To Bleed or Not to Bleed
Adult Hemophilia Program of BC & the Yukon Providence Health Care
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Patients with severe hemophilia (genetic bleeding disorders) are at risk for debilitating bleeds that require emergency transfusion of blood products. Eighty percent of bleeds occur in patients’ joints, resulting in permanent damage such as arthritis and significantly impacting their quality of lives. The disease usually affects men and, without treatment, they usually die in their twenties.
Unless prophylaxis is used to prevent bleeds, people with hemophilia can bleed 30 or more times per year into their joints. Hemophilia care primarily consists of self-administration of intravenous clotting factors at home to prevent bleeds, at an annual cost of $200,000-400,000 per patient.
The Adult Hemophilia Treatment Centre at Providence Health Care decided to improve the quality of care it provides to its patients in BC and the Yukon. The team behind the centre’s To Bleed or Not to Bleed initiative created individualized care plans for hemophilia patients to improve the use blood products prophylactically before a bleed rather than as treatment after a bleed.
In 2013, the team conducted a four-month prospective observational cohort study of 12 patients designed to evaluate individualized prophylactic treatment plans. Each member of the team completed extensive training in Motivational Interviewing, an approach to patient behaviour change based in the idea that giving patients the responsibility to achieve a health goal is most effective. By using Motivational Interviewing the team fostered patients’ intrinsic motivation to avert bleeds, and helped patients discover their own ability to prevent bleeds. During their intervention, the team changed patients’ prophylactic treatment plans from being clinician-driven to being patient-driven.
Tapping into this motivation is important because many clinicians believe that as hemophilia patients age their adherence to prescribed treatment such as prophylaxis declines. All patients have treatment plans to prevent bleeds, however, many do not closely follow these plans resulting in frequently missed treatment doses. Shared decision making builds trust by respecting patient autonomy. Once this relationship was established the team could explore non-traditional dosing schedules (i.e. daily) with the patient and aim to minimize all bleeding events.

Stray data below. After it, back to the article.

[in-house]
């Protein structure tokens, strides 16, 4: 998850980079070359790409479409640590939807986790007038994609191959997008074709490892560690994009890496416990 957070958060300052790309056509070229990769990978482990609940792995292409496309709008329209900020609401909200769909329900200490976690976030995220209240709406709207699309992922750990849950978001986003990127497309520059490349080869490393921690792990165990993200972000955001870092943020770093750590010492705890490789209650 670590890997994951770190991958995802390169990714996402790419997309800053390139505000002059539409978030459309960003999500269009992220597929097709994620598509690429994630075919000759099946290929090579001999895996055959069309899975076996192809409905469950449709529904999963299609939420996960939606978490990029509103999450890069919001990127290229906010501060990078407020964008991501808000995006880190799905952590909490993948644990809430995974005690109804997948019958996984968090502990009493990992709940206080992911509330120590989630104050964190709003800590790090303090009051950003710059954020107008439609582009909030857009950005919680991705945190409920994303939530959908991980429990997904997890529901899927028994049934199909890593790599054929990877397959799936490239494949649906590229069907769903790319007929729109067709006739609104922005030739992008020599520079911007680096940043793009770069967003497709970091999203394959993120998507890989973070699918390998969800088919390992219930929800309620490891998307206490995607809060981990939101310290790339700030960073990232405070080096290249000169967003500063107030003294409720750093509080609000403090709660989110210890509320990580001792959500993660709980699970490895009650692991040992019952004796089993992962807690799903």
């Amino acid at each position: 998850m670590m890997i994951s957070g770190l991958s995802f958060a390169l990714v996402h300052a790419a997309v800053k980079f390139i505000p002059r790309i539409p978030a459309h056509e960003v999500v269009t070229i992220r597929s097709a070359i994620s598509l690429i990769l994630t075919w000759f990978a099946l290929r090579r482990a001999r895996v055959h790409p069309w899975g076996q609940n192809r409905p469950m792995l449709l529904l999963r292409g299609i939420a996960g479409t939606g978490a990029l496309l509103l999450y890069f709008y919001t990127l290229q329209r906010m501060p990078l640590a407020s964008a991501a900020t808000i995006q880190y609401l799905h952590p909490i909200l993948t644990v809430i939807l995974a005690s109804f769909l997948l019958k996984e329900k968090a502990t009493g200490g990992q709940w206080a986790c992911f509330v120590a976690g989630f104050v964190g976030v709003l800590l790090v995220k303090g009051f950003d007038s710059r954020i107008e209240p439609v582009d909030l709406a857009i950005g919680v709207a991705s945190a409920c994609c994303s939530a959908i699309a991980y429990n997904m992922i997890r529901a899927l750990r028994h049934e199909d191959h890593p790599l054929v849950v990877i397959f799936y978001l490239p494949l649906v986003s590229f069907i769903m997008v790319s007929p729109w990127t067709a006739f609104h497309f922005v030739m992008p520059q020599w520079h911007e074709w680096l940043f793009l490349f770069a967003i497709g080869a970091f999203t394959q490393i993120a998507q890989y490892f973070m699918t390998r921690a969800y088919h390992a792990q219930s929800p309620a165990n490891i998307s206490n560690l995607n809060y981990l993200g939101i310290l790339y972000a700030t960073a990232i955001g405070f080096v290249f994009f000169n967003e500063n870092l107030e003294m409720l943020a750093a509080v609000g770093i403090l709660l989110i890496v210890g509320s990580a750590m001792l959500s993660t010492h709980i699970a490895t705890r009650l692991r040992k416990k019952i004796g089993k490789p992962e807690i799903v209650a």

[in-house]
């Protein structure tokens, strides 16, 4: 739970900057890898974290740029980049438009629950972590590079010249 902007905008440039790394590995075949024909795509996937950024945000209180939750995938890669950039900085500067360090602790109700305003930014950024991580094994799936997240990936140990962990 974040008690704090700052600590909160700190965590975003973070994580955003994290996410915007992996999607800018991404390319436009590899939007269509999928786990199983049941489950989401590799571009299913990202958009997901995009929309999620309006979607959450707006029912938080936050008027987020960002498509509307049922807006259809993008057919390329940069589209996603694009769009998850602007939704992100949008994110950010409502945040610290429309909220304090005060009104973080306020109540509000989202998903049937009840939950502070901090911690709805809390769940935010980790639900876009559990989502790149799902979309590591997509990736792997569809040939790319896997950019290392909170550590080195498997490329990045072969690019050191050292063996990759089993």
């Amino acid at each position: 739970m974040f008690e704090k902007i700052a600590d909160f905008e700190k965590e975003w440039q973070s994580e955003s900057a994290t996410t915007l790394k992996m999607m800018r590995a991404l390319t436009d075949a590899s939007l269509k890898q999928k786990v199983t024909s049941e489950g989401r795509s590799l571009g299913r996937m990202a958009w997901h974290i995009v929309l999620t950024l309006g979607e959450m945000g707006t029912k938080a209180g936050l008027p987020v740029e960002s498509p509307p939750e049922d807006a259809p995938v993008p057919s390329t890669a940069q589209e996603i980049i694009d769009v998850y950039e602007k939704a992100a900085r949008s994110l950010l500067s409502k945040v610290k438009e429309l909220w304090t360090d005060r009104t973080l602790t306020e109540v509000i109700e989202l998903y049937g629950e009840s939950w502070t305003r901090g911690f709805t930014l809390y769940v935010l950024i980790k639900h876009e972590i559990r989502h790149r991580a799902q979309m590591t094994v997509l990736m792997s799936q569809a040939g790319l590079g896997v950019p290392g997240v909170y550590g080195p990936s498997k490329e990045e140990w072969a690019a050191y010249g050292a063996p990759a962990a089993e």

In the four months following initiation of the individualized care a reduction in the number of overall bleeds was observed, from 30 to 14, which was statistically and clinically significant. 75% of patients achieved zero joint bleeds while no participant experienced a life-threatening bleed. This reduction in bleeds led to cost savings of more than $26,000 due to less money spent on clotting products as well as fewer calls to the clinic for acute bleed management. Furthermore, patients adhered to their individualized treatment plans better than in the past, using 29% more treatment for prophylaxis, which was closer to the overall amount they had been prescribed prior to individualized prophylaxis.
Individualized treatment plans are now becoming the basis for care management at the centre with the addition of new tools such as pharmacokinetic profiling. Further research is planned to expand the population sample to include all BC and Yukon adult patients with severe hemophilia who have more than three bleeds per year. In addition to improving care for these patients, even more cost savings could be achieved: overall, the annual cost of home intravenous treatment for the centre’s 120 adult patients is approximately $14 million.
The team plans on using its $2,500 sponsorship for knowledge translation, including organizing a webinar for the Hemophilia Program about new methods for individualizing treatment, organizing events for patients to share their experiences in preventing bleeds, and developing a video including young, middle and older men for use in promoting this style of treatment.